I think childrens lifes are so full of adult expectations of them ( some over estimated, some underestimated). To me child centreredness is making the time to stop and see (observe fully) what expectations they have of themselves, what is important to them, what interests them (which may be different to what is important to them), how do they choose to engage, interact, experience life, and from this insight plan ways to value, support, enable, motivate, and enjoy lifes experiences. I think that is why it is good that the ECM heading is 'enjoying and achieveing' when looking at learning.
I think we need to have more 'trust' in childrens capacity to learn.

Going off on a tangent now, I think. Great topic for discussion, I too look forward to reading others replies.

Peggy
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#10 ceeceestar

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Posted 19 April 2009 - 06:08 PM

Thanks for all the replies... all posts have very valid points and and helped me gain an insight into others perspectives on child-centredness, so how do people feel about this in relation to the EYFS is it compatible with a child centred approch? :o

#11 ceeceestar

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Posted 19 April 2009 - 06:11 PM

Also does anyone have a good reference or defintion of child-centred practice from theory? :o

#12 Cait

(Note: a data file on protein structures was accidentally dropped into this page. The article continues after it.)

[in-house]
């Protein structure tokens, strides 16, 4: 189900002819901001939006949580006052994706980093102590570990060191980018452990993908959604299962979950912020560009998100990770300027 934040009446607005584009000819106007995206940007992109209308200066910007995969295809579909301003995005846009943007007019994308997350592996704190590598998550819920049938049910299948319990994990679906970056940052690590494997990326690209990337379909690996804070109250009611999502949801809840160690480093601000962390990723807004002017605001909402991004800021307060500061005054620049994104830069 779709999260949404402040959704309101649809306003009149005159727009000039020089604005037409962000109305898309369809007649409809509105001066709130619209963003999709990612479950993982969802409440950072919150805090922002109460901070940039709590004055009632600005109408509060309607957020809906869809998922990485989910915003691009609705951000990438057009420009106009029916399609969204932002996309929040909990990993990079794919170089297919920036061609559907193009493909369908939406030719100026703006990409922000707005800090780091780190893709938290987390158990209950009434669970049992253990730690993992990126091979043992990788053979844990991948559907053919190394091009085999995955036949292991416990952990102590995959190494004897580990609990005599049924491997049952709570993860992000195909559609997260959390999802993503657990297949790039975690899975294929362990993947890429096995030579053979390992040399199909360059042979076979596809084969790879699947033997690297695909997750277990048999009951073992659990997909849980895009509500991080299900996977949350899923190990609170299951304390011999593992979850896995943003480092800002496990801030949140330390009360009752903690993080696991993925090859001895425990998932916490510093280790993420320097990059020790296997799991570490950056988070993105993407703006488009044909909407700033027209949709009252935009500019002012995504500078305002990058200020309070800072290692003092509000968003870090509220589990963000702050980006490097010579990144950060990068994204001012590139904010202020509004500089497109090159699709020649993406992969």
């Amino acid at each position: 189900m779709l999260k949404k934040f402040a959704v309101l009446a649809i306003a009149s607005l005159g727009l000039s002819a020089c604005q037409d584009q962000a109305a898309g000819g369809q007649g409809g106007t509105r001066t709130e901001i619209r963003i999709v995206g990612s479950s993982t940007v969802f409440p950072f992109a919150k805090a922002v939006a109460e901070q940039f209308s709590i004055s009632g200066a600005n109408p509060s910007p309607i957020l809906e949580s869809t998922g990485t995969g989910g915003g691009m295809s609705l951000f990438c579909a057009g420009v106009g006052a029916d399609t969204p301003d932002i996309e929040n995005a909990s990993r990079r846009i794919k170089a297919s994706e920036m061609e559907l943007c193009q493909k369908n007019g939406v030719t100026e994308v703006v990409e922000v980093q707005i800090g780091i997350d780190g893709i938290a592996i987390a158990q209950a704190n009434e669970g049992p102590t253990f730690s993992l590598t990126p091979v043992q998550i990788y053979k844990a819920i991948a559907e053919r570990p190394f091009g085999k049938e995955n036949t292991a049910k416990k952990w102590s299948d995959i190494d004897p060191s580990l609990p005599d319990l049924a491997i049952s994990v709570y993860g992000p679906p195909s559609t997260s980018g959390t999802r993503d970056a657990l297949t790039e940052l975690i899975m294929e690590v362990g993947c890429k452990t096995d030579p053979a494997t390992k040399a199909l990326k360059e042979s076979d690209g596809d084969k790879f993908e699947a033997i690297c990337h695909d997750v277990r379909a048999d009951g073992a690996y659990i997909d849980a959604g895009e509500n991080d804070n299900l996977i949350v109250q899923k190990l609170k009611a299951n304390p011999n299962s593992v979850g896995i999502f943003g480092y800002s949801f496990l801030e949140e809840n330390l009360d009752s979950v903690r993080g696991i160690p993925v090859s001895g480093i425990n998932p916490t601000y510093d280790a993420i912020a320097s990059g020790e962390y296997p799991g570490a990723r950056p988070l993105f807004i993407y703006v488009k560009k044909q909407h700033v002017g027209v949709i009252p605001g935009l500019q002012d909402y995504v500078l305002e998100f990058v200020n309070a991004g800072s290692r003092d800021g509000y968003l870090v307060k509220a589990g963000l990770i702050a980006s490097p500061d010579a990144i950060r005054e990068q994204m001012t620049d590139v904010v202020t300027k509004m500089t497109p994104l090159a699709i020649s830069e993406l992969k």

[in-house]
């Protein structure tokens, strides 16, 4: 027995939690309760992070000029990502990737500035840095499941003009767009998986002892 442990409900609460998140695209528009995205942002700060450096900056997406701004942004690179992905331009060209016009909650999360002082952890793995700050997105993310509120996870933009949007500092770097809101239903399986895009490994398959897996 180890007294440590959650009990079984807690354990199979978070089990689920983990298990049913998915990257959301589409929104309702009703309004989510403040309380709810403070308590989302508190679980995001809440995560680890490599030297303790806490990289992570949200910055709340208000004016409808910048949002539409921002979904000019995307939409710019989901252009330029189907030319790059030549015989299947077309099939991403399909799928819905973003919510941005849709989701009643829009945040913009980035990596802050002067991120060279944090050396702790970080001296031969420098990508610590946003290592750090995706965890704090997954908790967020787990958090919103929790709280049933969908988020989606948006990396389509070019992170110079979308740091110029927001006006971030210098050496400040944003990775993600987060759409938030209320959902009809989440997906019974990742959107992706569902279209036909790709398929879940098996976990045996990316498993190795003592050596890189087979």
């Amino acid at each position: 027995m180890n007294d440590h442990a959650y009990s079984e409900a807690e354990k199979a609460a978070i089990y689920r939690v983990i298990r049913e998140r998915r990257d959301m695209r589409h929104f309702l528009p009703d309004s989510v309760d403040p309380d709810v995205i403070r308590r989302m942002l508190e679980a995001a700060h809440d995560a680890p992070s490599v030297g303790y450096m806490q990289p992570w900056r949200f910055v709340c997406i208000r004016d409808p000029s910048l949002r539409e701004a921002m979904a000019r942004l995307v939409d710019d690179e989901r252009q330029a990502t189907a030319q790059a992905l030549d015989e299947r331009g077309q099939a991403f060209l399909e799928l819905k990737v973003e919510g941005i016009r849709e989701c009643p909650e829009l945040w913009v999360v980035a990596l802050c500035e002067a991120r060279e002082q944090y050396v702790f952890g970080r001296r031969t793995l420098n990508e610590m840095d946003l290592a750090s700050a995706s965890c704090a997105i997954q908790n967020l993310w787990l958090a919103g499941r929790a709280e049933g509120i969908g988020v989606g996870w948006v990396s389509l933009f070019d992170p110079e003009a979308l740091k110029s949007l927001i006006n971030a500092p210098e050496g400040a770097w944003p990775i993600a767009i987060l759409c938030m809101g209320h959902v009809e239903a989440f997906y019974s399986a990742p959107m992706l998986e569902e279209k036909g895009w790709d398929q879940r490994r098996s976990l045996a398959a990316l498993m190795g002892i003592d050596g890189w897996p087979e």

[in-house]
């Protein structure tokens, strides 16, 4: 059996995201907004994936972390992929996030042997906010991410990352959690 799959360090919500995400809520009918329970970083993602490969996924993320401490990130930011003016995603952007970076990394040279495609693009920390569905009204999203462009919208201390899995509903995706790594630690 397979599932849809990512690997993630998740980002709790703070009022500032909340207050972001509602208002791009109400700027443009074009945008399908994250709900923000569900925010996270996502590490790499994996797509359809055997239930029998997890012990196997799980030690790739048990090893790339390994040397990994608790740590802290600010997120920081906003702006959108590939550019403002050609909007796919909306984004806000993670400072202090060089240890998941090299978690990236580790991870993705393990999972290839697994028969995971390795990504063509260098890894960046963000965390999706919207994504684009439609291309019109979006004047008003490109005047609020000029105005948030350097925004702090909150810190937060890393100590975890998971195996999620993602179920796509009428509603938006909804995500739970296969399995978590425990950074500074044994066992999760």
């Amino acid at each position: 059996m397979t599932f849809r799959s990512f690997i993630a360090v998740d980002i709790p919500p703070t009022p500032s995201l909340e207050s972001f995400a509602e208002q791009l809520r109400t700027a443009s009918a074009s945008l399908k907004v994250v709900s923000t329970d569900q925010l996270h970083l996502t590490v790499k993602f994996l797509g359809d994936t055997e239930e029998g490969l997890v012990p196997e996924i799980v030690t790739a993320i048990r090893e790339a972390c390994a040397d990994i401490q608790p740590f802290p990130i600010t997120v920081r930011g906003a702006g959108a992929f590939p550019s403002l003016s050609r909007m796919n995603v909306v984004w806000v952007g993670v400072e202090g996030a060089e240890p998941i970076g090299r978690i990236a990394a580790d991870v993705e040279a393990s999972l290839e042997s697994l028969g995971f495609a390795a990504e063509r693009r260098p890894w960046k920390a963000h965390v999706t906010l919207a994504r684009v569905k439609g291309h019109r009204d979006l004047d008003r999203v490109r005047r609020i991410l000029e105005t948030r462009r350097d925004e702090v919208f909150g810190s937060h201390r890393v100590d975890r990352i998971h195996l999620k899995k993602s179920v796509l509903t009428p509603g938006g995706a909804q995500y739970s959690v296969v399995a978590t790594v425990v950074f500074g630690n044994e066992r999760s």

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Posted 19 April 2009 - 06:17 PM

I firmly believe that child centredness is the whole ethos of the EYFS. It's how I interpret it anyway!

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#13 Peggy

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Posted 19 April 2009 - 06:29 PM

Also does anyone have a good reference or defintion of child-centred practice from theory? :lol:



Vygotsky

Reggio

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Have a look at EYFS bibliography (if there is one :o )

Peggy
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#14 aliamch

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Posted 20 April 2009 - 07:52 PM

I'm in agreement with Dawn, who said a few weeks back that Froebel could have written the EYFS. I've looked for Dawn's post but I can't find it, it was about staff training course she'd been on.
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#15 lillybeth

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Posted 20 April 2009 - 08:47 PM

The following book is absolutely brilliant, it discusses this topic in detail. Like Bees, Not Butterflies: Child-initiated Learning in the Early Years (Paperback) I got it from amazon